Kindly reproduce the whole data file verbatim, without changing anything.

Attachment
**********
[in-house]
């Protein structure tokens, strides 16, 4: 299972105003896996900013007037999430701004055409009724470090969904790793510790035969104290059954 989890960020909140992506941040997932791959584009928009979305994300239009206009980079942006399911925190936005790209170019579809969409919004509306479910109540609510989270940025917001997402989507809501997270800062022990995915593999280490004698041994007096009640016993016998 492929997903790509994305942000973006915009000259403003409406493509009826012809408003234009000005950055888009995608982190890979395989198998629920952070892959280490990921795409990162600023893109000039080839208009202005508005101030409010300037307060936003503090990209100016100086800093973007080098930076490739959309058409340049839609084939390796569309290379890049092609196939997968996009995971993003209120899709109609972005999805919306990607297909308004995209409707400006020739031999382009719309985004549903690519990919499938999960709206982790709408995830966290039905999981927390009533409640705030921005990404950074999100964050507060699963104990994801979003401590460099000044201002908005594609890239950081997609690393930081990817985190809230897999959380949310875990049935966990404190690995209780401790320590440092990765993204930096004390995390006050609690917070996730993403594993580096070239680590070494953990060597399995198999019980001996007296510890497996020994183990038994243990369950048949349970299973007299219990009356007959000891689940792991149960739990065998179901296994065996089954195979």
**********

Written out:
[in-house]
């Protein structure tokens, strides 16, 4: 299972105003896996900013007037999430701004055409009724470090969904790793510790035969104290059954 989890960020909140992506941040997932791959584009928009979305994300239009206009980079942006399911925190936005790209170019579809969409919004509306479910109540609510989270940025917001997402989507809501997270800062022990995915593999280490004698041994007096009640016993016998 492929997903790509994305942000973006915009000259403003409406493509009826012809408003234009000005950055888009995608982190890979395989198998629920952070892959280490990921795409990162600023893109000039080839208009202005508005101030409010300037307060936003503090990209100016100086800093973007080098930076490739959309058409340049839609084939390796569309290379890049092609196939997968996009995971993003209120899709109609972005999805919306990607297909308004995209409707400006020739031999382009719309985004549903690519990919499938999960709206982790709408995830966290039905999981927390009533409640705030921005990404950074999100964050507060699963104990994801979003401590460099000044201002908005594609890239950081997609690393930081990817985190809230897999959380949310875990049935966990404190690995209780401790320590440092990765993204930096004390995390006050609690917070996730993403594993580096070239680590070494953990060597399995198999019980001996007296510890497996020994183990038994243990369950048949349970299973007299219990009356007959000891689940792991149960739990065998179901296994065996089954195979």